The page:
• 6:00 cherry tomatoes

I concluded that I was losing too much weight. I was still not getting over the afternoon dip and feeling hungry before dinner.

The answer? I moved nuts to the afternoon to see if that changed my energy level. I also added a more substantial 10am snack.

Exclusive photograph of Lee's nuts
  • 6:00 porridge
  • 10:00 mackerel in a bread wrap with olives
  • 13:00 tuna and potato salad
  • 16:00 mixed nuts, cherry tomatoes

Nope, still hungry by 9pm, still sleepy in the afternoon, but the mixed nuts did fill me up until dinner.

Was the answer to swap the salad for something else?

  • 6:00 porridge
  • 10:00 mackerel in a wrap with olives
  • 13:00 2x tuna sandwiches in brown bread
  • 16:00 mixed nuts and cherry tomatoes

The sandwiches had it! The afternoon low had gone. BUT, I was still hungry by 9 and I was feeling quite bloated, probably due to too much bread.

Next, I swapped porridge for something else and reduced the bread intake.

  • 6:00 Weetabix and muesli
  • 10:00 tuna sandwich and a banana
  • 13:00 a can of mackerel, a pot of cottage cheese and a bowl of mixed fruit
  • 16:00 mixed nuts and cherry tomatoes.
Food prep is his middle name

Finally, I have cracked it; this has basically been my diet for a year now. I've managed to have energy all day long, build muscle and feel full up.

My thoughts behind this final diet were that the Weetabix are great source of energy and fibre, whilst muesli gives a little sugar boost through raisins and slow release energy with the oats. Tuna is a great source of protein to help repair muscles after morning training, and the bread gives me a valuable carbohydrate sources to get through the morning. I understand that potassium and magnesium are beneficial to training bodies, and I get that through bananas. Mackerel is a rich source of omega 3 fatty acids; since I've cut down majorly on the fatty foods I eat, I need these beneficial fats from somewhere! The mixed nuts are fatty foods too, but also give me vital energy to get me through the last couple of hours of the day and fill me up until dinner. Cottage cheese is a great source of protein for muscle building and a fruit bowl sorts me out with a wide range of vitamins.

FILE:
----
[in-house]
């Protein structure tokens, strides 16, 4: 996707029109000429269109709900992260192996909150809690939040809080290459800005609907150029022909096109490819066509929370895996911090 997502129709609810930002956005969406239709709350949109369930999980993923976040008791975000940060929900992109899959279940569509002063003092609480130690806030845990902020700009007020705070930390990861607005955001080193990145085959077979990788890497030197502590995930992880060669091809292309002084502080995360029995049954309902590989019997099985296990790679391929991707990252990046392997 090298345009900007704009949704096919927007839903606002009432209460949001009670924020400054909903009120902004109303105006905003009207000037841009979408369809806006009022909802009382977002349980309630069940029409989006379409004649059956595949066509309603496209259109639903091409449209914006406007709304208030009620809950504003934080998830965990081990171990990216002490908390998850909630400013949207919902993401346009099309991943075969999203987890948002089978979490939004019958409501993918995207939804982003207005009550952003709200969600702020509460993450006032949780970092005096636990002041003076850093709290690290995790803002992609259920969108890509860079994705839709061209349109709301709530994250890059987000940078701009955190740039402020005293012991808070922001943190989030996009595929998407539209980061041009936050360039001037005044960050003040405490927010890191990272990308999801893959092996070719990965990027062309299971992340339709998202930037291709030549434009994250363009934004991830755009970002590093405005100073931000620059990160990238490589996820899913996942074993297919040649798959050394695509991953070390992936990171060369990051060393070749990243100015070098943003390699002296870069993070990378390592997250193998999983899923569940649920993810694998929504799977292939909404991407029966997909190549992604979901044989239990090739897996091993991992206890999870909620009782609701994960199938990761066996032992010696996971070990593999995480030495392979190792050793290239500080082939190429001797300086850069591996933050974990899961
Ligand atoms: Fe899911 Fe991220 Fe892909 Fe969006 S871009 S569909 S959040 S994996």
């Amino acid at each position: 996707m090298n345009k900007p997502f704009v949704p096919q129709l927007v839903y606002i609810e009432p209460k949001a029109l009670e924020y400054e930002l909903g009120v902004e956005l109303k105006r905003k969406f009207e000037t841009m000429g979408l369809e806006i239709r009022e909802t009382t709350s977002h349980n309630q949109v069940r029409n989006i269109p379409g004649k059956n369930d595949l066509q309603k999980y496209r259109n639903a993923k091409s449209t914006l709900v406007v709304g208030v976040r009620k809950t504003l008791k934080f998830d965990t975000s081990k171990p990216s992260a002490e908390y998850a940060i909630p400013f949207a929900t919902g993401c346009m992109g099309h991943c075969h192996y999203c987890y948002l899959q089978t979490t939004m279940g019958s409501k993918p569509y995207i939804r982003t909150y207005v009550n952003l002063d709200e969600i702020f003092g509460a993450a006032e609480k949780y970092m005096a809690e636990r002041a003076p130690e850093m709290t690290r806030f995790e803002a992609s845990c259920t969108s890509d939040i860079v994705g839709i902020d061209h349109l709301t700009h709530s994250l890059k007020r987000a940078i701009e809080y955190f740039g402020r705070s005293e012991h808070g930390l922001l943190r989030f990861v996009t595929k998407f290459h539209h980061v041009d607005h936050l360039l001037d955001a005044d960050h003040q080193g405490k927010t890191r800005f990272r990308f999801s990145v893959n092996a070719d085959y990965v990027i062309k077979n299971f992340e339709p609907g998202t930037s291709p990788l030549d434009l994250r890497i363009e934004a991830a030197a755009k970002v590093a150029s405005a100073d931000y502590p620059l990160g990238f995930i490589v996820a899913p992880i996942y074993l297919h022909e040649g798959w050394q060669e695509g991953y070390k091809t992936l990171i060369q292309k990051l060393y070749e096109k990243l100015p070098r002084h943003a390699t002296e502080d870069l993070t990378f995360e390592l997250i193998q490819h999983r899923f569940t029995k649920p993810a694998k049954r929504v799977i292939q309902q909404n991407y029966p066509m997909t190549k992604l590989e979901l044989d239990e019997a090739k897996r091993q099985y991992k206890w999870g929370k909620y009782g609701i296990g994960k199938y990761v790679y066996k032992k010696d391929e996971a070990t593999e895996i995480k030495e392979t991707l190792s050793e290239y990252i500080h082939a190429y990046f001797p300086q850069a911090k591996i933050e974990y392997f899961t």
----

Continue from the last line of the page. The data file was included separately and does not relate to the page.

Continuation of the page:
This daily diet is not easy as there's a lot of prep involved. I have to be disciplined to get this done amidst having a training plan, being self-employed, having a little baby and trying to have a social life. It’s hard but so worth it. To me, balanced and beneficial nutrition gives me that extra 10% that allows me to perform at a higher level than I would normally be at, and every little thing helps when competing.

As everyone likes different foods, the point I am making is not ‘eat what I eat,’ it’s to write down the foods you like, and put them roughly into food groups noting their nutritional benefits to you. Think about their energy content, and split them up evenly throughout the day according to when you think your body will need it, tweak it until everything feels good for you. No one plan will suit everybody, and there’s no point taking on a meal plan with foods you don’t like.

Just remember to give each plan a good trial period as there are so many other factors that can effect your weight and energy levels, like sleep, what you drink, how hard you've trained and how busy your day at work has been. And remember to enjoy it - food is AMAZING!